Where I Write: Yvonne Battle-Felton

It’s nearly 10 AM. I have just finished a breakfast of my five-a-day: Facebook, Twitter, Gmail, Outlook, and Instagram. I’m on number five of fifteen tabs. These tabs are the results of my search for good news: a Google search of fellowships, open submissions, funding calls, and full-time jobs. I read, skim, bookmark, or close them. As I close each tab I make a tick on my mental checklist. I like to start my day with a clean slate; or at least with all the Windows on my laptop closed.

In my head, I work Monday-Friday from 10 AM-3 PM. My writing day is scheduled around ‘momming’. Because it’s also scheduled around teaching part-time, the reality is that I write when I can. When I can’t write, I’m thinking about it. Writing is more than taking pen to paper or fingers to keyboard. It’s visualizing the ways characters move across the page; imagining interactions, conversations, and gestures; exploring beginnings and endings. Writing is visual, physical, emotional, and auditory. For me, it means I talk out loud when I write.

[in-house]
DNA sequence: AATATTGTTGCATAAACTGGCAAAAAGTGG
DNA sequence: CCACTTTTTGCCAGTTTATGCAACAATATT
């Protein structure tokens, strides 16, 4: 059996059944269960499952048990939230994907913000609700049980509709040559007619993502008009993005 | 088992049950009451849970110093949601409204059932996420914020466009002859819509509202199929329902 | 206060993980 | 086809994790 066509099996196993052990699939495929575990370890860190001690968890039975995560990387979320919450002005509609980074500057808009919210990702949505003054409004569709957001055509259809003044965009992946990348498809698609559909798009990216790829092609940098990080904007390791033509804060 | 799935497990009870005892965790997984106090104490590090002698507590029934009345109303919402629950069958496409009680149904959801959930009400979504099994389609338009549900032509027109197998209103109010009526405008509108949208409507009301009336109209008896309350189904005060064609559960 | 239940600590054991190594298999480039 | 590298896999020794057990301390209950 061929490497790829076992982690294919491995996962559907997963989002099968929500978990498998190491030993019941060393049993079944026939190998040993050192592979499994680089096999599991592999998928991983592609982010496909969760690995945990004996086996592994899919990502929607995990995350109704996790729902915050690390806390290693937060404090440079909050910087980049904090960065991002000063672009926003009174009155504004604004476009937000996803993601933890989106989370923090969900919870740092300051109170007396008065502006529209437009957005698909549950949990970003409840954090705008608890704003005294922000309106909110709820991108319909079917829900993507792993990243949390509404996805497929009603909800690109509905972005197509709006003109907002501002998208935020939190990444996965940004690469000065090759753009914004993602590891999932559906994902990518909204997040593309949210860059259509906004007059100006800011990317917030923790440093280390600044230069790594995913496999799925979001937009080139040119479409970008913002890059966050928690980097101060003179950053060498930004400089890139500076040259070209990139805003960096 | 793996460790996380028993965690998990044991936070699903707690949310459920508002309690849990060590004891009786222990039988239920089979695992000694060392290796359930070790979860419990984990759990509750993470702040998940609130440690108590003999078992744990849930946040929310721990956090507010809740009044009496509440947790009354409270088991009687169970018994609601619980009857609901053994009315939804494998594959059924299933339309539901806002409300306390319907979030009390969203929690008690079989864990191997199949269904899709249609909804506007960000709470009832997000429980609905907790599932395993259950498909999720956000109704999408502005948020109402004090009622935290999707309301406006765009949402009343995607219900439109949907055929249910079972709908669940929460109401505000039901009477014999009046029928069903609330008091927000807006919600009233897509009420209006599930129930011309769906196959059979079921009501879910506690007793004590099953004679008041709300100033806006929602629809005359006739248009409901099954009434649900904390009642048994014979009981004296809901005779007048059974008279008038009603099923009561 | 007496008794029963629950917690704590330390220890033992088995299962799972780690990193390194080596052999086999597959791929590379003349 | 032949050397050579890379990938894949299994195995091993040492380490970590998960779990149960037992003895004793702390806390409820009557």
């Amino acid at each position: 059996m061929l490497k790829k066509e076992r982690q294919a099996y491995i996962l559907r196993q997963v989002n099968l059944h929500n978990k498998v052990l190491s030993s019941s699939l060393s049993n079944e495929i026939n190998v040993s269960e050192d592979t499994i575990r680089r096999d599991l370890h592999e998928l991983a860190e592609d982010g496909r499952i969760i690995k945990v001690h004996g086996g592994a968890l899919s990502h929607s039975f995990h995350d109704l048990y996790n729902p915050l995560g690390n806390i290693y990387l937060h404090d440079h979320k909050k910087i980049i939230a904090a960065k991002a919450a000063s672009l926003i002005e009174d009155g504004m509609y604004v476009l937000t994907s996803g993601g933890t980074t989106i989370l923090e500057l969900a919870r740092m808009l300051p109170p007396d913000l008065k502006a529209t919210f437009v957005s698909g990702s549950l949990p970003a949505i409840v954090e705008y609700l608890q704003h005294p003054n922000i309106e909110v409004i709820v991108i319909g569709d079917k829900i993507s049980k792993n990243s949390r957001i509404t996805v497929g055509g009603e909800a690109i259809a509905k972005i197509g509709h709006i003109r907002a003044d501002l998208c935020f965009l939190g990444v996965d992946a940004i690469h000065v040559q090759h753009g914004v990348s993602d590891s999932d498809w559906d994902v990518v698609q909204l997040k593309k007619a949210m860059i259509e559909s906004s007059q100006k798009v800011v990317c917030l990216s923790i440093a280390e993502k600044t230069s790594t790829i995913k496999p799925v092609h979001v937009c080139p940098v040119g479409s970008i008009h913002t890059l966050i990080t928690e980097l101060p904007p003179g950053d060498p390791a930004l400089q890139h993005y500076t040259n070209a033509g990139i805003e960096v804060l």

It also means I tend to write from home. I write out loud; sometimes saying words and phrases before I type them. I read them out loud once I commit to them and again as I delete them. I write with the lights off, the curtains drawn, and the windows closed. Minimizing distractions helps me to tumble into the words I’m creating. But I write like I live. In a world plump with distractions like car horns, distant bass, children laughing, the quick click of heels against the pavement. I am easily distracted by storylines, endings, and what ifs.

It’s 11 AM. I’m writing a story that began as a question in my head: what could lead to the next revolution? It’s a story of motherhood, technology, identity, family, survival, advocacy, community, and endings. It explores themes of racism and state violence and what happens when we are all equally uncomfortable. It’s 2PM and I’m emotionally exhausted. The protagonist’s son has been murdered. I’m mourning. I save my file and open another one. I’m also writing stories of women my age pursuing (and finding) their happily ever after. These are stories of women over 40 dating in an age of apps and virtual honesty.

I am often distracted by endings and so I explore, create, and write them.